Certainly a loaded question but at this point, my goal was to throw out reasonable, ACTIONABLE thoughts.  What did I say?  I'm not sure I quite recall but I remember saying that the group assembled was primarily science savvy and although many of us have a good foundation to understand the research, that isn't trickling down to a large number of people.  I said I thought it would be exceptionally helpful if somehow the government could help with the messaging.  And, I had a perfect example.  What's going on right now with Good Morning America and the media using celebrity to spin a story is counterproductive to what we try to do as advocates.  I think I said that the public is getting a skewed view and it would be very helpful to find ways to control the messaging so that what's out there is accurate because these celebrity stories always seem to be missing big chunks of important information and it's a disservice to all.  Since we were only asked what we felt we could use help with, I stated my case.  I offered no solution but if they would like to assemble a panel to discuss that in greater detail, I'm in.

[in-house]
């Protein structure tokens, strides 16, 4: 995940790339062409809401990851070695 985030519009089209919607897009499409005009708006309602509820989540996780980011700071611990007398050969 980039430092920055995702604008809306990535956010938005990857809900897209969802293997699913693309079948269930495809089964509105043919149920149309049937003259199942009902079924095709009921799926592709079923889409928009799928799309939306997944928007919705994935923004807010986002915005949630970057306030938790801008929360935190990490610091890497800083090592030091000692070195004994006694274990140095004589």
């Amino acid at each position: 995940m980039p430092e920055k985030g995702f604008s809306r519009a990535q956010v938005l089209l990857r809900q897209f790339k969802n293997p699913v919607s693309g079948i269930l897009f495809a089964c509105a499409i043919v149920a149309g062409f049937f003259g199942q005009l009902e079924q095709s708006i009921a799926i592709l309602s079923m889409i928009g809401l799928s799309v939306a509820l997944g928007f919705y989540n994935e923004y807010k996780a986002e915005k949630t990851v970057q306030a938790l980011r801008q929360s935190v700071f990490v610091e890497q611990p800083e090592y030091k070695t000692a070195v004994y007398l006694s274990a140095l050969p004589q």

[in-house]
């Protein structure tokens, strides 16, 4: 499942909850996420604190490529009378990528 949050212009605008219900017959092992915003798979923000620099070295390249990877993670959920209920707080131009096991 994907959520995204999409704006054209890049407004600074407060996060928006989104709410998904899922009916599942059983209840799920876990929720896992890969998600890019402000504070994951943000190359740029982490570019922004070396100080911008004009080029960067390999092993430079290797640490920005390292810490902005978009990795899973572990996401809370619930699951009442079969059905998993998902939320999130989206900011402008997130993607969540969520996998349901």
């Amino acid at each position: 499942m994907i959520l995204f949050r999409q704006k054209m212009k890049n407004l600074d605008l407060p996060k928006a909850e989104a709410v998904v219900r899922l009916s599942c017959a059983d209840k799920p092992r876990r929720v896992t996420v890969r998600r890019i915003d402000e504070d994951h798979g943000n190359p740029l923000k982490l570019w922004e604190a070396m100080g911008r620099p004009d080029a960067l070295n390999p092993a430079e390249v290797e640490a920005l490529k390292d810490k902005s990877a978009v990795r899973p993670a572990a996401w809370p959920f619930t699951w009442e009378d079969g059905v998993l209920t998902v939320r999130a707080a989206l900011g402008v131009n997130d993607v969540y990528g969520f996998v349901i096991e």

As for NBCC, I hope as 2014 approaches, they incorporate specific wording into their annual plan.  My suggestion?  Assemble a strategic summit to develop plans for making metastatic disease into a chronic condition.  Manageable and survivable without sacrificing quality of life in the process.  Let's make sure the metastatic patients no longer die.  The NBCC Blueprint says additional summits will be planned as needed.  There have already been summits on primary prevention and preventing metastasis.  Preventing death is a summit worthy item.

The fact that it's at the top of the list of priorities the DoD wants to see addressed in funding applications, I'm hopeful that NBCC will follow suit.  Fran has made it clear that it matters to her personally and that it matters to NBCC.  Stopping the deaths.  It matters.  Now, I'm simply hearing my dad's voice, "If you are going to put something in writing, make sure you put it all in writing."  That was one of his lawyer-isms that I never understood, until I did.  

The action photo, as Sharon called it.... is one that I will treasure for the rest of my life.  This has been quite a month.